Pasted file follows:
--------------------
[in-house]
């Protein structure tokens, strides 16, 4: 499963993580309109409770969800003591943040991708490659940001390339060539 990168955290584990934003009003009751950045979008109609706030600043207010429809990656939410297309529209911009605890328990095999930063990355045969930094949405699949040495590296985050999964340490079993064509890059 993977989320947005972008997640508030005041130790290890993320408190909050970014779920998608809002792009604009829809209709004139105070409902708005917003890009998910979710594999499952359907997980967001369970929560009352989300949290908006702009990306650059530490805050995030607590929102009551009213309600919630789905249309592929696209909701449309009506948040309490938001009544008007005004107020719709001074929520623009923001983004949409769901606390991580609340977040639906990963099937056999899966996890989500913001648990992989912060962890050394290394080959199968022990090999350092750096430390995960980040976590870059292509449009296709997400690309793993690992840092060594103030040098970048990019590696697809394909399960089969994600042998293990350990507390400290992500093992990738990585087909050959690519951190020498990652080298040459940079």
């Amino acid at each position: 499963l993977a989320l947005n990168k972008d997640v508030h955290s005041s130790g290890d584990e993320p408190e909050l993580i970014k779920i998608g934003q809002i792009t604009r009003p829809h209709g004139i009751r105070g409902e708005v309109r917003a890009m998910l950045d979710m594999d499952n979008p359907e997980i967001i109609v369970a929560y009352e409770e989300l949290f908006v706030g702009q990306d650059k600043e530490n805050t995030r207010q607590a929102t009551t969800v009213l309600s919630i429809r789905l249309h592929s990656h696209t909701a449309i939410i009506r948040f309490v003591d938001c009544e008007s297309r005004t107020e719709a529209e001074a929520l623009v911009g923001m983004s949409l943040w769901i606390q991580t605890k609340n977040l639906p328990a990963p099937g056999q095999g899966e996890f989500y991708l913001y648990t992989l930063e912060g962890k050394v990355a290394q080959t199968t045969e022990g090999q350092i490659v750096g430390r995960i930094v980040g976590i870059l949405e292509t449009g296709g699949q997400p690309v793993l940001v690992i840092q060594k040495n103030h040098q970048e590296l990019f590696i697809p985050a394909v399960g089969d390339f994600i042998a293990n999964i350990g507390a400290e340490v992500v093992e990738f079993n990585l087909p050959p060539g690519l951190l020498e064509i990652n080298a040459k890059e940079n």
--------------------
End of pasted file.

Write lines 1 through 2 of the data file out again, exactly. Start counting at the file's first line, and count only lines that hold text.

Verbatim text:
[in-house]
């Protein structure tokens, strides 16, 4: 499963993580309109409770969800003591943040991708490659940001390339060539 990168955290584990934003009003009751950045979008109609706030600043207010429809990656939410297309529209911009605890328990095999930063990355045969930094949405699949040495590296985050999964340490079993064509890059 993977989320947005972008997640508030005041130790290890993320408190909050970014779920998608809002792009604009829809209709004139105070409902708005917003890009998910979710594999499952359907997980967001369970929560009352989300949290908006702009990306650059530490805050995030607590929102009551009213309600919630789905249309592929696209909701449309009506948040309490938001009544008007005004107020719709001074929520623009923001983004949409769901606390991580609340977040639906990963099937056999899966996890989500913001648990992989912060962890050394290394080959199968022990090999350092750096430390995960980040976590870059292509449009296709997400690309793993690992840092060594103030040098970048990019590696697809394909399960089969994600042998293990350990507390400290992500093992990738990585087909050959690519951190020498990652080298040459940079």